Skip to main content
×
×
Home

Time and age trends in morning and evening protein intakes of German children and adolescents

  • Sarah Roßbach (a1), Tanja Diederichs (a1) (a2), Christian Herder (a3) (a4), Anette E. Buyken (a1) (a2) and Ute Alexy (a1)...
Abstract

The present study describes time and age trends in morning and evening protein intakes and sources among German children and adolescents from 1985 to 2014. A total of 9757 three-day weighed dietary records of 1246 3- to 18-year-old participants of the Dortmund Nutritional and Anthropometric Longitudinally Designed (DONALD) study were analysed using polynomial mixed-effects regression models. Morning protein intake increased over the study period by approximately 1 % of morning energy intake (linear trend P < 0·0001), with the youngest and the oldest children having the highest protein intake (linear, quadratic trend P < 0·0001). Evening protein intake increased over time by approximately 2 % of evening energy intake in girls (linear trend P < 0·0001) and 1 % of evening energy intake in boys (quadratic trend P = 0·0313), with decreasing intake with age (girls: linear trend P < 0·0001; boys: linear trend P = 0·0963). Time trends were largely due to increases in protein from ‘starchy foods’. In conclusion, morning and evening protein intakes increased modestly between 1985 and 2014; these increases were, however, not accompanied by increases in traditional protein sources (i.e. meat or dairy products).

  • View HTML
    • Send article to Kindle

      To send this article to your Kindle, first ensure no-reply@cambridge.org is added to your Approved Personal Document E-mail List under your Personal Document Settings on the Manage Your Content and Devices page of your Amazon account. Then enter the ‘name’ part of your Kindle email address below. Find out more about sending to your Kindle. Find out more about sending to your Kindle.

      Note you can select to send to either the @free.kindle.com or @kindle.com variations. ‘@free.kindle.com’ emails are free but can only be sent to your device when it is connected to wi-fi. ‘@kindle.com’ emails can be delivered even when you are not connected to wi-fi, but note that service fees apply.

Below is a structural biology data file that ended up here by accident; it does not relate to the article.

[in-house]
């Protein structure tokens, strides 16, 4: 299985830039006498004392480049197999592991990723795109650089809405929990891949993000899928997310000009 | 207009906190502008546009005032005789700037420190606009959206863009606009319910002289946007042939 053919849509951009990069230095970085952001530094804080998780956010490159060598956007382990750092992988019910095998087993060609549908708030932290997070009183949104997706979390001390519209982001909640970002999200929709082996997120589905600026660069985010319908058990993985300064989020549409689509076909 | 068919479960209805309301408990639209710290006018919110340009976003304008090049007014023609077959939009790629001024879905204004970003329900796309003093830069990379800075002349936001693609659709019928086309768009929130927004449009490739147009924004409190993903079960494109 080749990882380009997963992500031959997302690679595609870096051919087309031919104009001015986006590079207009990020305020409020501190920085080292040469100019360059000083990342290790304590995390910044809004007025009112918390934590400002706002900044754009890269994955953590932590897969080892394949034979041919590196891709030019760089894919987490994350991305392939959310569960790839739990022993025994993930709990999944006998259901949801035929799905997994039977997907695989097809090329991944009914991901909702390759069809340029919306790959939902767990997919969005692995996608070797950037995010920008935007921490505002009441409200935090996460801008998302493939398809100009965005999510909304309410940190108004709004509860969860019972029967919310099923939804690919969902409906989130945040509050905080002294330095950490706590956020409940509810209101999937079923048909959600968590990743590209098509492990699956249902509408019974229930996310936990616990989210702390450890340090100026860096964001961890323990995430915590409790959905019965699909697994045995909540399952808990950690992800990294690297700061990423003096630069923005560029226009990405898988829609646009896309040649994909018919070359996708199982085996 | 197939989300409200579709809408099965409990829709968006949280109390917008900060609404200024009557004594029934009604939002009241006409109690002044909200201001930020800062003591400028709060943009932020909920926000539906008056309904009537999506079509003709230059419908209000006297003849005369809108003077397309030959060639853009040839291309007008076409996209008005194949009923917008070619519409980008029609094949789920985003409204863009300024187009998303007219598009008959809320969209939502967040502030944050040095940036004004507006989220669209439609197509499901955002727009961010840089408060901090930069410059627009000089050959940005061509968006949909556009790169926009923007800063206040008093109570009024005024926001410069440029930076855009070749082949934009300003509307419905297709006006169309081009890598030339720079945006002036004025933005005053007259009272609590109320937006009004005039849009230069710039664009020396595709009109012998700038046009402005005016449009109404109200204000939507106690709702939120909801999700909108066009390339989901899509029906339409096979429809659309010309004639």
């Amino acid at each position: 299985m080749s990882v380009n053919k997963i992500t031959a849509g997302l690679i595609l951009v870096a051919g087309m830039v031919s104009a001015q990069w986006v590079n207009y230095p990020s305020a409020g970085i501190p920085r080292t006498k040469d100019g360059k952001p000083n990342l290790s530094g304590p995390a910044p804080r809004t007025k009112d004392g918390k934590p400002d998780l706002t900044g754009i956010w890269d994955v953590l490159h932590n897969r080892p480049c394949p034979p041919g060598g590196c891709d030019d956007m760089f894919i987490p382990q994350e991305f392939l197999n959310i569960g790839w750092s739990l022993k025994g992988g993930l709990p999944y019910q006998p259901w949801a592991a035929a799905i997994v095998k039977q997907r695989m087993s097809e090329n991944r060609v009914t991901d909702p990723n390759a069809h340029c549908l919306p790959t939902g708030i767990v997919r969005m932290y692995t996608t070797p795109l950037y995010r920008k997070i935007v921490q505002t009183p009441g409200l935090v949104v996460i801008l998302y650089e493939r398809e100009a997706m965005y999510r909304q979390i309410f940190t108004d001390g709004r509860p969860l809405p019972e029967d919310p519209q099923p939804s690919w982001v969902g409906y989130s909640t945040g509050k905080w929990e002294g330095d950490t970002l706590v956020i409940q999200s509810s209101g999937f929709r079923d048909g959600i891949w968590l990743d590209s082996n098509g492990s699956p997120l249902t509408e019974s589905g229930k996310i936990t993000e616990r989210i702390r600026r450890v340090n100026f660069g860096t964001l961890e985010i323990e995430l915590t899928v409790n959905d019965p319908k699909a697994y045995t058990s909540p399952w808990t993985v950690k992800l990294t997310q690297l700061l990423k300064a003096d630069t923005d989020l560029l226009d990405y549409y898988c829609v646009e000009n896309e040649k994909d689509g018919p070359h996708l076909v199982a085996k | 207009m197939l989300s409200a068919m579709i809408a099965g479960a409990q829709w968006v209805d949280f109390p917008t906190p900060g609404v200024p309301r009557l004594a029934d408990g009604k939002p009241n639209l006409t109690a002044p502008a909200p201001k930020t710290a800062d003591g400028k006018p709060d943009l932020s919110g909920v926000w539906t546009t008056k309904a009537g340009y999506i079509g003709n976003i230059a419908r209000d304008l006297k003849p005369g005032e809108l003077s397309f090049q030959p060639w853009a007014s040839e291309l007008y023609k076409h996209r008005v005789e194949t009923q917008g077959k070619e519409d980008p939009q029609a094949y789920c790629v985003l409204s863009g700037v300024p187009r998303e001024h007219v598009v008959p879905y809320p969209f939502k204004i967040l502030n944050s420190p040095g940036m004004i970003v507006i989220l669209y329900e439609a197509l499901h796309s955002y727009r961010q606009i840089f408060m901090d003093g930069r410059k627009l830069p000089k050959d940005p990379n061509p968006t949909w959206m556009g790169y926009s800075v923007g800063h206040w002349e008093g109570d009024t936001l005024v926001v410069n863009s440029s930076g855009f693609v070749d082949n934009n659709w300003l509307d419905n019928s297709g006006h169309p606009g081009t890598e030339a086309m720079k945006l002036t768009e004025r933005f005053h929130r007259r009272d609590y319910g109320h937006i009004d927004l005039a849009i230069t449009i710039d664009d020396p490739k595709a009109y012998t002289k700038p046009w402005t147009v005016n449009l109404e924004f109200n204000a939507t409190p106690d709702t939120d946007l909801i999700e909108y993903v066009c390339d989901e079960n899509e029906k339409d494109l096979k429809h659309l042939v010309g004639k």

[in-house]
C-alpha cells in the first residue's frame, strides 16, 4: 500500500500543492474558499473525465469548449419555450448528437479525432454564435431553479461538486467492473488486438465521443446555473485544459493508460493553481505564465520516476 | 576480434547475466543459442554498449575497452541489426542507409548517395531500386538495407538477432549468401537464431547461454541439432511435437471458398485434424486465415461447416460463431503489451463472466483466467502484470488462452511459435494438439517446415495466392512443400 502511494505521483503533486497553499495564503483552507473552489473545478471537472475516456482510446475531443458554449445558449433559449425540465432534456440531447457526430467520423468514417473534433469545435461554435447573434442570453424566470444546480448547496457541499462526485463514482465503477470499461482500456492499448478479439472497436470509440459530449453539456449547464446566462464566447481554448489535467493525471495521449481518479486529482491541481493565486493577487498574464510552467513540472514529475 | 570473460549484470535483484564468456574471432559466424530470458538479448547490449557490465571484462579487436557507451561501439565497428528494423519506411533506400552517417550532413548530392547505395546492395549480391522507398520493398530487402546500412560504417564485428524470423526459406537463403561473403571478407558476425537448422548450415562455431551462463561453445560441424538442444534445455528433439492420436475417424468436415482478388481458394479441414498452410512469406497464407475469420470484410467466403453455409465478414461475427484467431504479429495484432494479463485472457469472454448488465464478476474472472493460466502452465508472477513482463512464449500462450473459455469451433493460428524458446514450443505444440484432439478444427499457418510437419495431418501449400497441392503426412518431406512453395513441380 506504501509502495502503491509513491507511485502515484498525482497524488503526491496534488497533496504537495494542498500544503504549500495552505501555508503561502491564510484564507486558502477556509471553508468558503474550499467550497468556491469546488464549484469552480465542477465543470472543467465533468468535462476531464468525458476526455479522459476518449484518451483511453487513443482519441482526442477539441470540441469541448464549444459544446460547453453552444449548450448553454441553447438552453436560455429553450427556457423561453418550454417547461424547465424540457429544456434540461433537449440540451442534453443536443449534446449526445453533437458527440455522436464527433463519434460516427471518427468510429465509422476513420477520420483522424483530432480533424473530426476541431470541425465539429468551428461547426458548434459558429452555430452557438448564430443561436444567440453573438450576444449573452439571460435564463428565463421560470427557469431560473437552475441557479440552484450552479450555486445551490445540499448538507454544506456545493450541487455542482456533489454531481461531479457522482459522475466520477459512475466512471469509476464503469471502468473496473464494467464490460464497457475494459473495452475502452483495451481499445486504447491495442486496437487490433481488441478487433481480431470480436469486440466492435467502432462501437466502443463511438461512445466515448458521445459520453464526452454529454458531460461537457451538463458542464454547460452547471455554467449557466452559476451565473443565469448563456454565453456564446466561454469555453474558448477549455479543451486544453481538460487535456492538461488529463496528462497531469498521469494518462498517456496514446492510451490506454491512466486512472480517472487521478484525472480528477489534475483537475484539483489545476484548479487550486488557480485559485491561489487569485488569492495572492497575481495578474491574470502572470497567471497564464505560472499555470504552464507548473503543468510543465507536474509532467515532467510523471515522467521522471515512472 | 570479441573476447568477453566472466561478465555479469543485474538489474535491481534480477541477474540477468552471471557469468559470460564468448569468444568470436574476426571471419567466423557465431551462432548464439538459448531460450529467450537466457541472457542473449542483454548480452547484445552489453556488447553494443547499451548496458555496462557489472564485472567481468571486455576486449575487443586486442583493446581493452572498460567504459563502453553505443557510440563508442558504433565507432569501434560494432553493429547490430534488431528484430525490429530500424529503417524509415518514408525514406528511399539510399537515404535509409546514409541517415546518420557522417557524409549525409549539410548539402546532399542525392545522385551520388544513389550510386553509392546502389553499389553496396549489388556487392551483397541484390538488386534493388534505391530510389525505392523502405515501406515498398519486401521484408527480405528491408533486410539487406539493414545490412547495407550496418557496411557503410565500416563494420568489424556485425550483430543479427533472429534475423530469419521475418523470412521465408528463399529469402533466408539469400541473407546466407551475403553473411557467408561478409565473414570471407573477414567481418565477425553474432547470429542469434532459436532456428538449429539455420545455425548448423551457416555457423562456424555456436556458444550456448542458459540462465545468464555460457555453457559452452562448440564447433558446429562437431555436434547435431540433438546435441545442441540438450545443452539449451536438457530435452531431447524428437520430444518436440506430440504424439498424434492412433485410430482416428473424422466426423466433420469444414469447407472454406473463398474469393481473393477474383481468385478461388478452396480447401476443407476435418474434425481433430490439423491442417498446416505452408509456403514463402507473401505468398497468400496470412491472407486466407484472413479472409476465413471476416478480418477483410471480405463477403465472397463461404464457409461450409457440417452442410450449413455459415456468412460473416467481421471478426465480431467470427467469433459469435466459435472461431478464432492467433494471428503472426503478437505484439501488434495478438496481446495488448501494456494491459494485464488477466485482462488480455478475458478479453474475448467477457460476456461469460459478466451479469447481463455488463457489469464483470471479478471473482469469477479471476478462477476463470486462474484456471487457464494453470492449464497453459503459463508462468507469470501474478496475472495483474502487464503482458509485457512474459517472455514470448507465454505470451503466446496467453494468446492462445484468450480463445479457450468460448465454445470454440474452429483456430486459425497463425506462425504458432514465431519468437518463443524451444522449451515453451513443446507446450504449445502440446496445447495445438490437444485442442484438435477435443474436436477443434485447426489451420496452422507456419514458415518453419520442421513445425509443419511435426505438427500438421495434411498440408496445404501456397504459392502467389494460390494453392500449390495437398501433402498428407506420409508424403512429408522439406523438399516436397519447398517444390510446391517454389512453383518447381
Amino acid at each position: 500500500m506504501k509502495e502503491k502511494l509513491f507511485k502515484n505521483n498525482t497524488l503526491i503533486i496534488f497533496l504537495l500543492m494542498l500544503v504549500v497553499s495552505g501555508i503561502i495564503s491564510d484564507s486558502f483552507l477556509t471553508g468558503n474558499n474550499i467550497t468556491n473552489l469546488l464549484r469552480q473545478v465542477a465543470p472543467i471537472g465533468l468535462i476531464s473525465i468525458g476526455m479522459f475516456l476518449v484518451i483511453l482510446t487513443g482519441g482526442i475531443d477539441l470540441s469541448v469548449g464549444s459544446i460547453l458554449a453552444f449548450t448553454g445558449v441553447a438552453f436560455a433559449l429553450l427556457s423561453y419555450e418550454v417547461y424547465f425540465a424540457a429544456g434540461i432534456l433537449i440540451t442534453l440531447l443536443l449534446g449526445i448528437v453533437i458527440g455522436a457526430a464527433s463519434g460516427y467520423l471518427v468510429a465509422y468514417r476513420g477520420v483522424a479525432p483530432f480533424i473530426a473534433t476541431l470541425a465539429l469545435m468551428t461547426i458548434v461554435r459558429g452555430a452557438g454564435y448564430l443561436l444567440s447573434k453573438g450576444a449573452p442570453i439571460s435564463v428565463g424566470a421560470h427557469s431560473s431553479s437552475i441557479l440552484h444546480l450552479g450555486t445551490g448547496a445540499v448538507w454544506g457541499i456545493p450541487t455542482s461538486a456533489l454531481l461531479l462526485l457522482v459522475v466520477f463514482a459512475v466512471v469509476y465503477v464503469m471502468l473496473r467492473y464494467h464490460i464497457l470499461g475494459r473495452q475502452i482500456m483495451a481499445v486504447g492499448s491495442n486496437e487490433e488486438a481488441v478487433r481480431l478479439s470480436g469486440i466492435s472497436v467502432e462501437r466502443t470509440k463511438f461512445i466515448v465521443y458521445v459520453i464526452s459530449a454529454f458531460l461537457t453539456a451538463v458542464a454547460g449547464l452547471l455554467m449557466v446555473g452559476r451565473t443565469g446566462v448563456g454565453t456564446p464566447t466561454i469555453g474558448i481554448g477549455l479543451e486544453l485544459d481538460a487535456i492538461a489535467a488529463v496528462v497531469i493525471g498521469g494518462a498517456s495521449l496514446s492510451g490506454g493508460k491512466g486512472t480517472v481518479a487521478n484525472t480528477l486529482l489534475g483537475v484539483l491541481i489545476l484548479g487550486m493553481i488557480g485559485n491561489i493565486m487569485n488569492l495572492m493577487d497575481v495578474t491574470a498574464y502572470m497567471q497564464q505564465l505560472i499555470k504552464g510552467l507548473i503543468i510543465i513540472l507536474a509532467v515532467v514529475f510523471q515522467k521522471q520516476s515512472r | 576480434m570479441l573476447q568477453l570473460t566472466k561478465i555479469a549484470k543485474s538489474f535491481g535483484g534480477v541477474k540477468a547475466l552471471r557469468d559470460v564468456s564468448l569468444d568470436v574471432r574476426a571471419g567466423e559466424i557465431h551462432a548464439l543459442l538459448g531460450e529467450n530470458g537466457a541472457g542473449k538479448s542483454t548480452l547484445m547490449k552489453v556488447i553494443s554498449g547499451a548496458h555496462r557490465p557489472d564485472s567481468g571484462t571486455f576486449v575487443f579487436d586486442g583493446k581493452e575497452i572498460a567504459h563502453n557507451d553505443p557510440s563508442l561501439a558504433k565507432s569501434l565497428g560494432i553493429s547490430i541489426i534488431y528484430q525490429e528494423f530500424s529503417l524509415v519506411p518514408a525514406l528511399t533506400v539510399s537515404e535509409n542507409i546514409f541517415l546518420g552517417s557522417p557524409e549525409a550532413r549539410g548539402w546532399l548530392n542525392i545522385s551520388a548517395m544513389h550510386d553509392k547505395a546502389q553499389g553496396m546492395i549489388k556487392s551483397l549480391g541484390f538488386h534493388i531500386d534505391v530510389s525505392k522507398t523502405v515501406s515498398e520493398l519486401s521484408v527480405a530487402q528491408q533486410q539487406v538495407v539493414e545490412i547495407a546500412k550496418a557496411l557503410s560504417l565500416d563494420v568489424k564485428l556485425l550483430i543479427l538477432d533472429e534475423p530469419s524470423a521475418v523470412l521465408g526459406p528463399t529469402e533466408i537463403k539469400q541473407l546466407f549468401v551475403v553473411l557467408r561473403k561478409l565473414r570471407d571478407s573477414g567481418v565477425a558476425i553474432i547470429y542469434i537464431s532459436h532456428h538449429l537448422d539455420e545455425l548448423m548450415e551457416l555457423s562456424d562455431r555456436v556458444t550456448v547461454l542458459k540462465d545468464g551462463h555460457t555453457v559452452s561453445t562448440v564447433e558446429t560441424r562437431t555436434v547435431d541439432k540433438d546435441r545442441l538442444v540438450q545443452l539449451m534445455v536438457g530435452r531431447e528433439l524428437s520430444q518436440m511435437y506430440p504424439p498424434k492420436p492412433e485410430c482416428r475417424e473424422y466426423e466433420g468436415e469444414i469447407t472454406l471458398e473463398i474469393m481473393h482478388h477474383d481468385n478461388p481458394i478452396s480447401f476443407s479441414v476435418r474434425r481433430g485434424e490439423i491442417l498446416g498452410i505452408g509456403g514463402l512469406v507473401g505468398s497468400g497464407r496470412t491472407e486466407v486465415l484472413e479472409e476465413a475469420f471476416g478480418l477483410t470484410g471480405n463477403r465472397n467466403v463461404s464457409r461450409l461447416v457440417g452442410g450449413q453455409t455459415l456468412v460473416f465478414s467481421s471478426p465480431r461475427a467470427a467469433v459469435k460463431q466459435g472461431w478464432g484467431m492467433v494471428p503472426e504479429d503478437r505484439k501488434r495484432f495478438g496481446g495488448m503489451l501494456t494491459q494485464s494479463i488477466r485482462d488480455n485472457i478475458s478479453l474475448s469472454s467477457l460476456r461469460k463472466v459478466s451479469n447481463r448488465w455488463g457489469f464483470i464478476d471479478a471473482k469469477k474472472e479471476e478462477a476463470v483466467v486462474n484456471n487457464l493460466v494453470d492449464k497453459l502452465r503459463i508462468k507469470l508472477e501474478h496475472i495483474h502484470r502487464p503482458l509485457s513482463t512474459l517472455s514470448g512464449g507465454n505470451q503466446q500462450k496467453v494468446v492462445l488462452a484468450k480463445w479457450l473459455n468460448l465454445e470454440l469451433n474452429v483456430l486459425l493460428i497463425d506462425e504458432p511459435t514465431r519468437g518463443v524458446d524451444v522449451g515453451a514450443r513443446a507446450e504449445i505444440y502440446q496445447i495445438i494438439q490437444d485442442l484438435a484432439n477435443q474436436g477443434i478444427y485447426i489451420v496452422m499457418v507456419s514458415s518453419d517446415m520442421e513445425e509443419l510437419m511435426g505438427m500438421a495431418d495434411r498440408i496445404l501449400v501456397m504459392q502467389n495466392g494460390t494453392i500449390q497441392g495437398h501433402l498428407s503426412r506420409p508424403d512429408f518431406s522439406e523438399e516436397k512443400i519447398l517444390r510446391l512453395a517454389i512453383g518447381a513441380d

Find out more about the Kindle Personal Document Service.

      Time and age trends in morning and evening protein intakes of German children and adolescents
      Available formats
      ×
      Send article to Dropbox

      To send this article to your Dropbox account, please select one or more formats and confirm that you agree to abide by our usage policies. If this is the first time you use this feature, you will be asked to authorise Cambridge Core to connect with your <service> account. Find out more about sending content to Dropbox.

      Time and age trends in morning and evening protein intakes of German children and adolescents
      Available formats
      ×
      Send article to Google Drive

      To send this article to your Google Drive account, please select one or more formats and confirm that you agree to abide by our usage policies. If this is the first time you use this feature, you will be asked to authorise Cambridge Core to connect with your <service> account. Find out more about sending content to Google Drive.

      Time and age trends in morning and evening protein intakes of German children and adolescents
      Available formats
      ×
Copyright
This is an Open Access article, distributed under the terms of the Creative Commons Attribution licence (http://creativecommons.org/licenses/by/4.0/), which permits unrestricted reuse, distribution, and reproduction in any medium, provided the original work is properly cited.
Corresponding author
* Corresponding author: Ute Alexy, fax +49 231 71 15 81, email alexy@uni-bonn.de
References
Hide All
1. Simpson, SJ & Raubenheimer, D (2005) Obesity: the protein leverage hypothesis. Obes Rev 6, 133142.
2. Rolland-Cachera, MF, Deheeger, M, Akrout, M, et al. (1995) Influence of macronutrients on adiposity development: a follow up study of nutrition and growth from 10 months to 8 years of age. Int J Obes Relat Metab Disord 19, 573578.
3. Halton, TL & Hu, FB (2004) The effects of high protein diets on thermogenesis, satiety and weight loss: a critical review. J Am Coll Nutr 23, 373385.
4. Mann, J (2015) Macronutrients: requirements and distribution. World Rev Nutr Diet 111, 2429.
5. Leidy, HJ & Racki, EM (2010) The addition of a protein-rich breakfast and its effects on acute appetite control and food intake in ‘breakfast-skipping’ adolescents. Int J Obes (Lond) 34, 11251133.